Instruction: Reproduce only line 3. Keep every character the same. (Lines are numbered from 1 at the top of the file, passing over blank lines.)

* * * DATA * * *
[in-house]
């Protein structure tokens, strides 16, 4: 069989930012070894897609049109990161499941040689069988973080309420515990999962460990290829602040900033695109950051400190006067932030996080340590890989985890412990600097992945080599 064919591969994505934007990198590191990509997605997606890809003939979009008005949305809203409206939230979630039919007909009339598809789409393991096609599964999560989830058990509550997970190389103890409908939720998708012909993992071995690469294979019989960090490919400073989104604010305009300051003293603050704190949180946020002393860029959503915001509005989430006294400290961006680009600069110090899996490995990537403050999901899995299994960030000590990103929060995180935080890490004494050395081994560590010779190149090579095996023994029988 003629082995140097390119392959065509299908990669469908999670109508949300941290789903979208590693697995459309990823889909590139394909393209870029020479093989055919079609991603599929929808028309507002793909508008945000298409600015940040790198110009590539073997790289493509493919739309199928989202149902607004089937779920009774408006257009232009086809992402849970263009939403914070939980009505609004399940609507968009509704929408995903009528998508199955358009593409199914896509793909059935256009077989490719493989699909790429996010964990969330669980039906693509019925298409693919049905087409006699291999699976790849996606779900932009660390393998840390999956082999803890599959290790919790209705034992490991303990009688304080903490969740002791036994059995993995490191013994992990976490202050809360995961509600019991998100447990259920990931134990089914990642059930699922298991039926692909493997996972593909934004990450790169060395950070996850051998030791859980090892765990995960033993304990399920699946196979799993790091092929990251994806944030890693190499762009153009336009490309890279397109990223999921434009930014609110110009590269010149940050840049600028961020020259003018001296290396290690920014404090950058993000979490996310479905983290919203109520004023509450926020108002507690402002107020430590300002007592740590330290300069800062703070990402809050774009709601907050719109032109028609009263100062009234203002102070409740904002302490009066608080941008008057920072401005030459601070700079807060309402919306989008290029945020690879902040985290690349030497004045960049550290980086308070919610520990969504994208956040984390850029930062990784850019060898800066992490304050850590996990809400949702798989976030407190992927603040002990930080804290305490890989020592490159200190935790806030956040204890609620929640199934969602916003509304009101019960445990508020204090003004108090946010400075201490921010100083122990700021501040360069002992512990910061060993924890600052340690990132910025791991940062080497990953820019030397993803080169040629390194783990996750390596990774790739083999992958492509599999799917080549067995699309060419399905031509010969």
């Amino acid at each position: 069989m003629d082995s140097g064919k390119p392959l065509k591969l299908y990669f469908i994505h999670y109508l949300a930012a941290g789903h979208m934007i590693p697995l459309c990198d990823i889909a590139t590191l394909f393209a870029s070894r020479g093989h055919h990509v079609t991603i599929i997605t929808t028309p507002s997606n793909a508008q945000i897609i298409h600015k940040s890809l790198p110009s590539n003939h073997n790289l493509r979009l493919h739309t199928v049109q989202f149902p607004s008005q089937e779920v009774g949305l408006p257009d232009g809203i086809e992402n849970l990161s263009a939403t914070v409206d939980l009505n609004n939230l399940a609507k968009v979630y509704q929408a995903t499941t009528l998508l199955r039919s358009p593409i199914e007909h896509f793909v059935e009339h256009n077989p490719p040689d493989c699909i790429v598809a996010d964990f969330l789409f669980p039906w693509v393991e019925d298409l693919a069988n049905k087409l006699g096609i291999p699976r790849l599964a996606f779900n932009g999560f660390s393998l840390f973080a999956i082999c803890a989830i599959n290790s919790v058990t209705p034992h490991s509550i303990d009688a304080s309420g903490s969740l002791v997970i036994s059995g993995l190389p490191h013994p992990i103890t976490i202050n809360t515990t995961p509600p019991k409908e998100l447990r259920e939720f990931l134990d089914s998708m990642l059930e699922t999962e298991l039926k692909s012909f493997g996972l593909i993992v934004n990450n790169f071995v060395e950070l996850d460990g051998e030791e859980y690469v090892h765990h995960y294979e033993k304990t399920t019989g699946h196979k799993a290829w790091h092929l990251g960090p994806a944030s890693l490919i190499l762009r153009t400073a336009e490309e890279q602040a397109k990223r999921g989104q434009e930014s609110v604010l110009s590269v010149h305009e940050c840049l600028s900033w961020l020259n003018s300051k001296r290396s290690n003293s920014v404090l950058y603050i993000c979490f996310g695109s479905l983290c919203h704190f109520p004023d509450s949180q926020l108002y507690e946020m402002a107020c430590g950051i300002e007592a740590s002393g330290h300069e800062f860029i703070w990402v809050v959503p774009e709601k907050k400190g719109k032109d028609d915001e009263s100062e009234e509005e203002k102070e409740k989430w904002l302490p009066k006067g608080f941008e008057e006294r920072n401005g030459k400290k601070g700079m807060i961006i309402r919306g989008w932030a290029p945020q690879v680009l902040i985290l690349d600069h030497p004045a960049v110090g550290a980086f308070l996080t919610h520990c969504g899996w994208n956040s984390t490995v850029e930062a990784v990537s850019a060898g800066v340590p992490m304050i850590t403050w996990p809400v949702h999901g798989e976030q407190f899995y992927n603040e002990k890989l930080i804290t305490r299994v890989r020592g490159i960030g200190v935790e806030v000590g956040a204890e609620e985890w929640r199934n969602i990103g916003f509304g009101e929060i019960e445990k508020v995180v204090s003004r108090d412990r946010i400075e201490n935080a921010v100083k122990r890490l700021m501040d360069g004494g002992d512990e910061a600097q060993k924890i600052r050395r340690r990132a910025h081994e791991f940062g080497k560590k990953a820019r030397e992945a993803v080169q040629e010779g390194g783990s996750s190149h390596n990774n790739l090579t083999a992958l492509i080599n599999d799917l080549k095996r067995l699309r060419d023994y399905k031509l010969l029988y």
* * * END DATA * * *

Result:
């Amino acid at each position: 069989m003629d082995s140097g064919k390119p392959l065509k591969l299908y990669f469908i994505h999670y109508l949300a930012a941290g789903h979208m934007i590693p697995l459309c990198d990823i889909a590139t590191l394909f393209a870029s070894r020479g093989h055919h990509v079609t991603i599929i997605t929808t028309p507002s997606n793909a508008q945000i897609i298409h600015k940040s890809l790198p110009s590539n003939h073997n790289l493509r979009l493919h739309t199928v049109q989202f149902p607004s008005q089937e779920v009774g949305l408006p257009d232009g809203i086809e992402n849970l990161s263009a939403t914070v409206d939980l009505n609004n939230l399940a609507k968009v979630y509704q929408a995903t499941t009528l998508l199955r039919s358009p593409i199914e007909h896509f793909v059935e009339h256009n077989p490719p040689d493989c699909i790429v598809a996010d964990f969330l789409f669980p039906w693509v393991e019925d298409l693919a069988n049905k087409l006699g096609i291999p699976r790849l599964a996606f779900n932009g999560f660390s393998l840390f973080a999956i082999c803890a989830i599959n290790s919790v058990t209705p034992h490991s509550i303990d009688a304080s309420g903490s969740l002791v997970i036994s059995g993995l190389p490191h013994p992990i103890t976490i202050n809360t515990t995961p509600p019991k409908e998100l447990r259920e939720f990931l134990d089914s998708m990642l059930e699922t999962e298991l039926k692909s012909f493997g996972l593909i993992v934004n990450n790169f071995v060395e950070l996850d460990g051998e030791e859980y690469v090892h765990h995960y294979e033993k304990t399920t019989g699946h196979k799993a290829w790091h092929l990251g960090p994806a944030s890693l490919i190499l762009r153009t400073a336009e490309e890279q602040a397109k990223r999921g989104q434009e930014s609110v604010l110009s590269v010149h305009e940050c840049l600028s900033w961020l020259n003018s300051k001296r290396s290690n003293s920014v404090l950058y603050i993000c979490f996310g695109s479905l983290c919203h704190f109520p004023d509450s949180q926020l108002y507690e946020m402002a107020c430590g950051i300002e007592a740590s002393g330290h300069e800062f860029i703070w990402v809050v959503p774009e709601k907050k400190g719109k032109d028609d915001e009263s100062e009234e509005e203002k102070e409740k989430w904002l302490p009066k006067g608080f941008e008057e006294r920072n401005g030459k400290k601070g700079m807060i961006i309402r919306g989008w932030a290029p945020q690879v680009l902040i985290l690349d600069h030497p004045a960049v110090g550290a980086f308070l996080t919610h520990c969504g899996w994208n956040s984390t490995v850029e930062a990784v990537s850019a060898g800066v340590p992490m304050i850590t403050w996990p809400v949702h999901g798989e976030q407190f899995y992927n603040e002990k890989l930080i804290t305490r299994v890989r020592g490159i960030g200190v935790e806030v000590g956040a204890e609620e985890w929640r199934n969602i990103g916003f509304g009101e929060i019960e445990k508020v995180v204090s003004r108090d412990r946010i400075e201490n935080a921010v100083k122990r890490l700021m501040d360069g004494g002992d512990e910061a600097q060993k924890i600052r050395r340690r990132a910025h081994e791991f940062g080497k560590k990953a820019r030397e992945a993803v080169q040629e010779g390194g783990s996750s190149h390596n990774n790739l090579t083999a992958l492509i080599n599999d799917l080549k095996r067995l699309r060419d023994y399905k031509l010969l029988y």